Wednesday, March 27, 2013

On Bookplates

George Washington's Bookplate
I've never been fond of bookplates.  Before I started building my library and collecting my favorite authors, I didn't believe books should be marked up and I certainly didn't think foreign objects should be put on the board of a book.  But times are changing -- or rather,  I've changed my mind.  I realize now, that if I want inscriptions and signatures from my favorite (living) authors, then I'm going to have to use bookplates.  It's simply not cost effective to send packages of your favorite books to an author in the hopes that they will inscribe the book and it get back to your mailbox in good condition.  My recent success in contacting one of my favorite authors has encouraged me to write more of the men and women whose books fill my shelves.  But what to send them to sign?  A blank piece of nice stock paper?  Something with a personal design? 

Sir Augustus Wollaston Franks
Traditionally bookplates are small decorative labels that are pasted onto the inside of the book indicating the books owner.  Some are simple, and some, well, some are miniature works of art with intricate designs and fonts.  They are collectors items themselves. Sir Augustus Wollaston Franks -- British Museum administrator and antiquarian collector extraordinaire -- had 35,000 bookplates in his collection.  Yale apparently has around 250,000 bookplates in their collection.  That's a lot of bookplates.

Bookplates have been around for hundreds of years (the earliest known use as a printed book label is in Germany during the 15th century).  And years ago, when books were rare, aristocracy -- because they could afford books -- often had their coat of arms imprinted on the plate and placed inside each book.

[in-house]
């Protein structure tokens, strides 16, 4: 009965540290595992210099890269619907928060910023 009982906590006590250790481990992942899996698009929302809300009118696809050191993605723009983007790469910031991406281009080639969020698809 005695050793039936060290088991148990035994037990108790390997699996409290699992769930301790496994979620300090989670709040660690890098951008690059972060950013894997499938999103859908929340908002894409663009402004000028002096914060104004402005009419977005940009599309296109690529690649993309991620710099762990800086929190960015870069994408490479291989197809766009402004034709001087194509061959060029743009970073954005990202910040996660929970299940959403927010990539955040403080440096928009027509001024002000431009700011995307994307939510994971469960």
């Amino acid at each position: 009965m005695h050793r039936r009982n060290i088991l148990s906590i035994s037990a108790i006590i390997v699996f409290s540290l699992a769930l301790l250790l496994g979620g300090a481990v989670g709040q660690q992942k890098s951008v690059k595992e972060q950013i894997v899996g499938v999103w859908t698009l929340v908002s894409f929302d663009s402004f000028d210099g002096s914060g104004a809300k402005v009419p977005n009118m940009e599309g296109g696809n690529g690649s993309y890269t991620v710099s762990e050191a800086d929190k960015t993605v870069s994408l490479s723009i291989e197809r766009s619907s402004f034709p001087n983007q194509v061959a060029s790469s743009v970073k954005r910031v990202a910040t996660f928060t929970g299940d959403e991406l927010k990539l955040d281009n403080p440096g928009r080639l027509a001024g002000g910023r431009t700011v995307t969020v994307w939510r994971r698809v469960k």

Still the question remains:  what type of bookplate should I use?  

Ernest Hemingway's Bookplate
This isn't an easy decision -- well -- it isn't an easy decision for me.  You can't remove your bookplates if you change your mind; you can't say "nah, I liked it without the plate, let's pull that sucker off."  If you do, your inner board will look like a bad case of road rash.  And while I don't own any books that are of any great monetary value, I'm aware that some bookmen believe attaching anything to a book will devalue it.

I'm leaning toward the classical bookplate: simple lines around the edges, lots of white space.   I don't think I will have "EX LIBRIS" printed on them (latin for "from the books," often meaning "from the library of").   I'd rather leave plenty of space for an author's signature or inscription.  I don't need the art.  I'll keep it simple. 

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